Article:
Here’s What The UK’s New Waste Prevention Programme Means For Fashion

By Charlie Colville

10 months ago

A break down of the 'Maximising Resources, Minimising Waste' programme

Following news that the EU is gearing up to reduce waste and place a slew of bans on harmful fast fashion practices, the UK has reviewed its own waste programme and unveiled a proposed plan of action. Here, we break down the ‘Maximising Resources, Minimising Waste’ programme – and highlight what it could mean for the UK fashion industry. 

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What Is The ‘Maximising Resources, Minimising Waste’ Programme?

The ‘Maximising Resources, Minimising Waste’ programme is essentially a waste prevention plan that ministers want to roll out in England. It sets out the government’s priorities when it comes to managing resources and waste, in line with a strategy that was first unveiled in 2018. The aim of the new plan is to keep goods in circulation for as long as possible – and at their highest value – to encourage a circular economy, as well as increased services for the reuse, repair and remanufacture of goods.

‘We mean business when it comes to preventing waste,’ said Rebecca Pow, the UK’s environment minister. ‘We’re targeting the sectors responsible for the biggest impacts on the environment, and working with business to take the right steps for better use of our precious resources. Today’s announcement sets out a long-term vision to improve our use of resources and protect the environment.’

Warehouse with large piles of clothes on the floor

(c) Francois Le Nguyen, Unsplash

The Break Down

The new programme focuses on seven key sectors for action, with proposed policies outlined to help curb waste in these areas. The report provided on the government website emphasises that any policy proposed will be subject to public consultation, with expenditure plans outlined in single or multi-year reviews. The seven sectors are:

  • Construction
  • Textiles
  • Furniture & Furnishing
  • Electrical & Electronic Products
  • Road Vehicles
  • Plastic & Packaging
  • Food & Drink

Fashion Industry In Focus: Textiles

The UK government has committed to ‘the near elimination of municipal biodegradable waste to landfill’ from 2028, with a goal to halve residual waste (the waste that is left once the recyclable waste has been separated) by 2042. In order to cut back on textile waste, the report identifies three key points of action:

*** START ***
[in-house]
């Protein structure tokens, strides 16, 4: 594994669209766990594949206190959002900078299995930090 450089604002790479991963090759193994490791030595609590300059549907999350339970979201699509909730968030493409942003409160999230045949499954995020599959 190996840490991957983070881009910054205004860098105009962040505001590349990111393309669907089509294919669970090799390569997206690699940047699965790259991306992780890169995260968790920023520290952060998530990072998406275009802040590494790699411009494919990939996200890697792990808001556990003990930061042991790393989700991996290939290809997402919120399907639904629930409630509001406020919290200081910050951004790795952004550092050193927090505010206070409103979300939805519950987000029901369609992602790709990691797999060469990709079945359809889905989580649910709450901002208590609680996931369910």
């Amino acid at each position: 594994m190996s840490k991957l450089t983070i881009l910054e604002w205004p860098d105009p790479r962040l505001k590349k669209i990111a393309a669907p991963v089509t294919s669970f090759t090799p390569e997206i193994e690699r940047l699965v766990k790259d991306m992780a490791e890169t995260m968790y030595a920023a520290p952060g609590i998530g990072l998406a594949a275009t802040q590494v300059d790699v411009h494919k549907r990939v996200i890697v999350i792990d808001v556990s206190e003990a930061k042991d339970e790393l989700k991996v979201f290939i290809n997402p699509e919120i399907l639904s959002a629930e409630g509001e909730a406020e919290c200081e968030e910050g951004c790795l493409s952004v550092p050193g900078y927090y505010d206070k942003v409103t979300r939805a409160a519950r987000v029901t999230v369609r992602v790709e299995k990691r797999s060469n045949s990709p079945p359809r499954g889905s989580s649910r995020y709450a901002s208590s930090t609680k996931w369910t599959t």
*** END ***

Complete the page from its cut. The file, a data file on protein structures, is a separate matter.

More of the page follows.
• We need to use our products more and for longer: the report highlights that a new t-shirt has approximately a 70 times larger environmental impact than a reused t-shirt, meaning that more than 3kg of CO2 is saved for each medium-high value t-shirt reused.
  • We need to get better at sorting residual from recyclable waste: while 620,000 tonnes of used textiles are separately collected for reuse and recycling each year in the UK, 60 percent is exported for sorting.
  • We need to build up a textile recycling industry: this is to keep textiles out of landfill and incineration. Efficiency surrounding textile recycling is currently too low to give brands (or the country) and cost advantages, with most textiles recycling involves shredding material for low value uses (like rags or insulation). A better and more lucrative alternative could be to recycle clothing materials back into other items of clothing.

The report also highlights the role of resale, rental and repair services in diversifying business portfolios by allowing brands to create an income stream without creating new product. The Business of Fashion reported that the global resale market for clothing will reach $57 billion in sales by 2025, up from $27 billion today.

Landfill waste

(c) John Cameron, Unsplash

Alongside the current Textiles 2030 initiative (the UK Sustainable Textile Action Plan), a voluntary roadmap designed for businesses to reach targets around circular design, business and closed loop materials by 2030, the government set out a number of future proposals. These include: